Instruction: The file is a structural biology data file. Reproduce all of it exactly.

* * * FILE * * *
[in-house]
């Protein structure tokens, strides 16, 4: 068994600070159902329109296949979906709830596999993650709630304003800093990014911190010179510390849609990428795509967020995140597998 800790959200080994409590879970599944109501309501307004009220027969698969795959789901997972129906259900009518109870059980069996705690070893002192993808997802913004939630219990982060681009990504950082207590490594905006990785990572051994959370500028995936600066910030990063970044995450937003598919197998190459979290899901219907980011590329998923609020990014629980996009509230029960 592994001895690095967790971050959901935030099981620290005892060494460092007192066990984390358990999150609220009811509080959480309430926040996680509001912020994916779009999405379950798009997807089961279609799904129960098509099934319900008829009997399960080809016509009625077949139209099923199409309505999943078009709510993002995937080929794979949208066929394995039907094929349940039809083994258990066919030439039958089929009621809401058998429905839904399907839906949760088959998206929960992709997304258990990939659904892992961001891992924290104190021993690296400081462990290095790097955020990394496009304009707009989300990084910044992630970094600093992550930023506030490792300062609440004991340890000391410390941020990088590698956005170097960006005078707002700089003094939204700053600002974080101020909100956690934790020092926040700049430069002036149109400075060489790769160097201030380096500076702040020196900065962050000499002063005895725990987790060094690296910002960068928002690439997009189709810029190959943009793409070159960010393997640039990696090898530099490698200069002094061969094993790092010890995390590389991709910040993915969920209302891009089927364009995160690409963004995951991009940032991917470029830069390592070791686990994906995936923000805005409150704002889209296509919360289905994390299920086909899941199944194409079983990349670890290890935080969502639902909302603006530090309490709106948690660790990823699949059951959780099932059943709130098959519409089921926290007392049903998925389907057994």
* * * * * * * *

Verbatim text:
[in-house]
């Protein structure tokens, strides 16, 4: 068994600070159902329109296949979906709830596999993650709630304003800093990014911190010179510390849609990428795509967020995140597998 800790959200080994409590879970599944109501309501307004009220027969698969795959789901997972129906259900009518109870059980069996705690070893002192993808997802913004939630219990982060681009990504950082207590490594905006990785990572051994959370500028995936600066910030990063970044995450937003598919197998190459979290899901219907980011590329998923609020990014629980996009509230029960 592994001895690095967790971050959901935030099981620290005892060494460092007192066990984390358990999150609220009811509080959480309430926040996680509001912020994916779009999405379950798009997807089961279609799904129960098509099934319900008829009997399960080809016509009625077949139209099923199409309505999943078009709510993002995937080929794979949208066929394995039907094929349940039809083994258990066919030439039958089929009621809401058998429905839904399907839906949760088959998206929960992709997304258990990939659904892992961001891992924290104190021993690296400081462990290095790097955020990394496009304009707009989300990084910044992630970094600093992550930023506030490792300062609440004991340890000391410390941020990088590698956005170097960006005078707002700089003094939204700053600002974080101020909100956690934790020092926040700049430069002036149109400075060489790769160097201030380096500076702040020196900065962050000499002063005895725990987790060094690296910002960068928002690439997009189709810029190959943009793409070159960010393997640039990696090898530099490698200069002094061969094993790092010890995390590389991709910040993915969920209302891009089927364009995160690409963004995951991009940032991917470029830069390592070791686990994906995936923000805005409150704002889209296509919360289905994390299920086909899941199944194409079983990349670890290890935080969502639902909302603006530090309490709106948690660790990823699949059951959780099932059943709130098959519409089921926290007392049903998925389907057994």